Role: Lecturer in Geotechnical Engineering
Partner: University of Cambridge
Giovanna Biscontin earned her bachelor’s degree in geotechnical engineering from the University of Padova (Italy) in 1997 and both her MS (1998) and PhD (2002) in geotechnical engineering from the University of California, Berkeley (USA). She was an academic at Texas A&M University from 2002 until joining the Department of Engineering at Cambridge University in September 2013.
Her work focuses on characterizing and modelling the response of soils and soft rocks, especially when subjected to cyclic loading, such as wind or earthquakes. Her interests are also related to offshore deposits and soft marine clays in particular. She was awarded the CAREER Award from the US National Science Foundation in 2004 on “Characterizing and Modeling of Marine Clays for Submarine Slope Stability.”
Her experimental research has been related primarily to simple shear testing and especially the effects of anisotropy and multi-directional loading. These results led to constitutive and numerical modelling of soil response for the study of the seismic triggering of submarine landslides to evaluate the effect of gentle slopes on the response to shaking. Giovanna‘s work also includes numerical modelling of offshore foundations and seafloor-riser interactions, dynamic field experiments to evaluate shear modulus nonlinearity directly from field measurement, correlations between strength and geophysical properties, design of mechanically stabilized earth walls, as well as probabilistic methods applied to geotechnical engineering design. Her current research has extended into new numerical techniques such as discrete element modelling and the material point method and focuses on a range of topics from multi-directional testing to drilling and support fluids in the oil and civil industries, foundation construction techniques, machine learning in geotechnical design, as well as bio-mediated geomaterials.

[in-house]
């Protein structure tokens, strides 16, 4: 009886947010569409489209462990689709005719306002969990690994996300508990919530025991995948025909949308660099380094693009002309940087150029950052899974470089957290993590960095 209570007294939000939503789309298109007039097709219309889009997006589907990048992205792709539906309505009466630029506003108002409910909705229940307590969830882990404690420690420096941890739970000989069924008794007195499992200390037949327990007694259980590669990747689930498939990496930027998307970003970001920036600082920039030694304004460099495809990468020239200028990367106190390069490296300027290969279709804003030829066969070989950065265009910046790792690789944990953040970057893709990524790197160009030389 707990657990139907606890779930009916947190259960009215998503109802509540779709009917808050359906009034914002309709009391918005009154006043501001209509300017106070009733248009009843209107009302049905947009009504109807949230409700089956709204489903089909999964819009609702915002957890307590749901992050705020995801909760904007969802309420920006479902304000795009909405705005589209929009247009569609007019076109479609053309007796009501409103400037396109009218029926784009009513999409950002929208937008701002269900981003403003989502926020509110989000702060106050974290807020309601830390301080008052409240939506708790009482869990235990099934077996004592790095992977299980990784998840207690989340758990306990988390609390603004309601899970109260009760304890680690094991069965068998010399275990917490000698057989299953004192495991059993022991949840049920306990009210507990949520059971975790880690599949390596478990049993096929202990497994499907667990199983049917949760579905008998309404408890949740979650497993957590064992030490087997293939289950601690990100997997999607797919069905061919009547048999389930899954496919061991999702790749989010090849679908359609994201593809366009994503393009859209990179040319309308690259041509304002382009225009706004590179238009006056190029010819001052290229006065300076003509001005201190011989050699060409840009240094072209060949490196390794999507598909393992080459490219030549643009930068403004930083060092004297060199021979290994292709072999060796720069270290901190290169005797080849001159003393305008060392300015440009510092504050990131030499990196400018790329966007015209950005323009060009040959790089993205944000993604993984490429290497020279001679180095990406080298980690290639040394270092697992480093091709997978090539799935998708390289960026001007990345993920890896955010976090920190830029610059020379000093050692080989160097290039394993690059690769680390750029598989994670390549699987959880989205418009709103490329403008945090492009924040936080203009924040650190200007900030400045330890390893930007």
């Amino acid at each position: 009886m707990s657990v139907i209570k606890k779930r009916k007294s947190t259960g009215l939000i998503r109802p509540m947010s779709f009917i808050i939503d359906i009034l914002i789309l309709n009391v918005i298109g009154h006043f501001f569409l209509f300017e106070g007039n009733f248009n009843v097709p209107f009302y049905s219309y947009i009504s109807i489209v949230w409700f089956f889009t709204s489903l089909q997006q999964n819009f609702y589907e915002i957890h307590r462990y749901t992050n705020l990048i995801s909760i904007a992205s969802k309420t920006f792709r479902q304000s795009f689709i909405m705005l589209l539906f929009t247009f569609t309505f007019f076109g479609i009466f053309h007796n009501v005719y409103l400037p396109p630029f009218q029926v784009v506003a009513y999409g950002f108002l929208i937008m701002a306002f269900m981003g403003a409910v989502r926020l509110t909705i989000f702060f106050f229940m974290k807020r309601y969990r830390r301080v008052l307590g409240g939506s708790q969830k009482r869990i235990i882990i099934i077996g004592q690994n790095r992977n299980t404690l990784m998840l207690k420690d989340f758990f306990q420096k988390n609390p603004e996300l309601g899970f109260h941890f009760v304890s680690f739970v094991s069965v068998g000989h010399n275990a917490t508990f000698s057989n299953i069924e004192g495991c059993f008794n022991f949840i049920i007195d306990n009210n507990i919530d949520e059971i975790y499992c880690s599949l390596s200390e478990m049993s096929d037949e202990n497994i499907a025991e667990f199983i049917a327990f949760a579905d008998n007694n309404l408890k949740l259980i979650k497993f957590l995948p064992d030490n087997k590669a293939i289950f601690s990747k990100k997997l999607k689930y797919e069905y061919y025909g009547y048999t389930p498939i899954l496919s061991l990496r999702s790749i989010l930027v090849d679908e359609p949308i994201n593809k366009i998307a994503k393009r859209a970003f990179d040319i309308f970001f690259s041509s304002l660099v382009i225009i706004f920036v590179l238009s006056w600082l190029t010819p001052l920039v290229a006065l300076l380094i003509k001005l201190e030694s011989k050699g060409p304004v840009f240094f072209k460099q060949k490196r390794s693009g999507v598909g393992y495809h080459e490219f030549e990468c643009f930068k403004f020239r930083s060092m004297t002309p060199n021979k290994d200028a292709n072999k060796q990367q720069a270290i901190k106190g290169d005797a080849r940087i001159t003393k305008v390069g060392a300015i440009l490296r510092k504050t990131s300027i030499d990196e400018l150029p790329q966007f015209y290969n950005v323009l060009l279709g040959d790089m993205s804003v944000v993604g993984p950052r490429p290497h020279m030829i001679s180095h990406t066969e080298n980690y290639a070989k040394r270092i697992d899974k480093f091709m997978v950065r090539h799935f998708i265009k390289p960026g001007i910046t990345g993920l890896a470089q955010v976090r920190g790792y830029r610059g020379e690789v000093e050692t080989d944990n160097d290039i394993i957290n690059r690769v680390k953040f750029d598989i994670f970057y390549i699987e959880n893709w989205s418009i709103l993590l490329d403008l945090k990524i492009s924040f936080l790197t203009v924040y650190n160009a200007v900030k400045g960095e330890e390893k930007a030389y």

She has been the recipient of numerous teaching awards, including the American Society of Civil Engineering 2006 ExCEEd New Faculty Excellence in Teaching Award.